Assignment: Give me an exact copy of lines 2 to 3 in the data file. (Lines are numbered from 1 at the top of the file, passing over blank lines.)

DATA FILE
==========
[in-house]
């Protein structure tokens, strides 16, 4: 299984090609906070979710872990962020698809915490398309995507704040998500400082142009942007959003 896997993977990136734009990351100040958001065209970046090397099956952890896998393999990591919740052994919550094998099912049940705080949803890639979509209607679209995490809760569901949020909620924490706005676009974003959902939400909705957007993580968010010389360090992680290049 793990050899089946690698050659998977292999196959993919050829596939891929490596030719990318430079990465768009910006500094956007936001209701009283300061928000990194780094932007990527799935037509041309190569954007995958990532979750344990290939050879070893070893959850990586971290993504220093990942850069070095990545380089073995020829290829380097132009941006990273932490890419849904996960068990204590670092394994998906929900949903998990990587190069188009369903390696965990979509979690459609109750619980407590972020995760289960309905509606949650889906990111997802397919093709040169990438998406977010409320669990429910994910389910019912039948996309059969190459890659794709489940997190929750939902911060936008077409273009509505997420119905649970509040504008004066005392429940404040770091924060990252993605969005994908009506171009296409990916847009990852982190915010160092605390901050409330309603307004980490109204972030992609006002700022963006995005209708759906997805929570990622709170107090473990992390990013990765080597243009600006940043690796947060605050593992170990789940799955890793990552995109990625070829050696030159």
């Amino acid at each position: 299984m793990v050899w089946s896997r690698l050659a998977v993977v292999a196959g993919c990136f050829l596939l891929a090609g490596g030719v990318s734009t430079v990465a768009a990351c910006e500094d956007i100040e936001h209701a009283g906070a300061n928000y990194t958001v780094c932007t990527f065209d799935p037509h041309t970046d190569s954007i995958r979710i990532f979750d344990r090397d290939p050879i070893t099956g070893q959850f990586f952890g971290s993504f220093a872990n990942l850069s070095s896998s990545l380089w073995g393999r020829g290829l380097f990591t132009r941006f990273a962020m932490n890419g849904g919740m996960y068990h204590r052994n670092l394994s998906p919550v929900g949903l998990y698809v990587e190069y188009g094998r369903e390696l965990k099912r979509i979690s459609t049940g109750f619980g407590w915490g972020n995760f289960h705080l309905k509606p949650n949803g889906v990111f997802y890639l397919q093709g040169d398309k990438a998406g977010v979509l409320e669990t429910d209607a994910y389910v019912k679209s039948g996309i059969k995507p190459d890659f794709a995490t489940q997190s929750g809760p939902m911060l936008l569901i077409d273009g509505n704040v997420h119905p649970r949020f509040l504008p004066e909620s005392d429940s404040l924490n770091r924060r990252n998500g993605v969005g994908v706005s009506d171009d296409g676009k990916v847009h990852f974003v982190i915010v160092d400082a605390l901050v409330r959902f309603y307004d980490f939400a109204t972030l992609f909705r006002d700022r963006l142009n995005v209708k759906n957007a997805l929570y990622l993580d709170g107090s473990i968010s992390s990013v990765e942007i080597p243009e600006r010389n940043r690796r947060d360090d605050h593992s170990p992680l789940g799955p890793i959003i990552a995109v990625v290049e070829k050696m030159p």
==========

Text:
């Protein structure tokens, strides 16, 4: 299984090609906070979710872990962020698809915490398309995507704040998500400082142009942007959003 896997993977990136734009990351100040958001065209970046090397099956952890896998393999990591919740052994919550094998099912049940705080949803890639979509209607679209995490809760569901949020909620924490706005676009974003959902939400909705957007993580968010010389360090992680290049 793990050899089946690698050659998977292999196959993919050829596939891929490596030719990318430079990465768009910006500094956007936001209701009283300061928000990194780094932007990527799935037509041309190569954007995958990532979750344990290939050879070893070893959850990586971290993504220093990942850069070095990545380089073995020829290829380097132009941006990273932490890419849904996960068990204590670092394994998906929900949903998990990587190069188009369903390696965990979509979690459609109750619980407590972020995760289960309905509606949650889906990111997802397919093709040169990438998406977010409320669990429910994910389910019912039948996309059969190459890659794709489940997190929750939902911060936008077409273009509505997420119905649970509040504008004066005392429940404040770091924060990252993605969005994908009506171009296409990916847009990852982190915010160092605390901050409330309603307004980490109204972030992609006002700022963006995005209708759906997805929570990622709170107090473990992390990013990765080597243009600006940043690796947060605050593992170990789940799955890793990552995109990625070829050696030159």
């Amino acid at each position: 299984m793990v050899w089946s896997r690698l050659a998977v993977v292999a196959g993919c990136f050829l596939l891929a090609g490596g030719v990318s734009t430079v990465a768009a990351c910006e500094d956007i100040e936001h209701a009283g906070a300061n928000y990194t958001v780094c932007t990527f065209d799935p037509h041309t970046d190569s954007i995958r979710i990532f979750d344990r090397d290939p050879i070893t099956g070893q959850f990586f952890g971290s993504f220093a872990n990942l850069s070095s896998s990545l380089w073995g393999r020829g290829l380097f990591t132009r941006f990273a962020m932490n890419g849904g919740m996960y068990h204590r052994n670092l394994s998906p919550v929900g949903l998990y698809v990587e190069y188009g094998r369903e390696l965990k099912r979509i979690s459609t049940g109750f619980g407590w915490g972020n995760f289960h705080l309905k509606p949650n949803g889906v990111f997802y890639l397919q093709g040169d398309k990438a998406g977010v979509l409320e669990t429910d209607a994910y389910v019912k679209s039948g996309i059969k995507p190459d890659f794709a995490t489940q997190s929750g809760p939902m911060l936008l569901i077409d273009g509505n704040v997420h119905p649970r949020f509040l504008p004066e909620s005392d429940s404040l924490n770091r924060r990252n998500g993605v969005g994908v706005s009506d171009d296409g676009k990916v847009h990852f974003v982190i915010v160092d400082a605390l901050v409330r959902f309603y307004d980490f939400a109204t972030l992609f909705r006002d700022r963006l142009n995005v209708k759906n957007a997805l929570y990622l993580d709170g107090s473990i968010s992390s990013v990765e942007i080597p243009e600006r010389n940043r690796r947060d360090d605050h593992s170990p992680l789940g799955p890793i959003i990552a995109v990625v290049e070829k050696m030159p």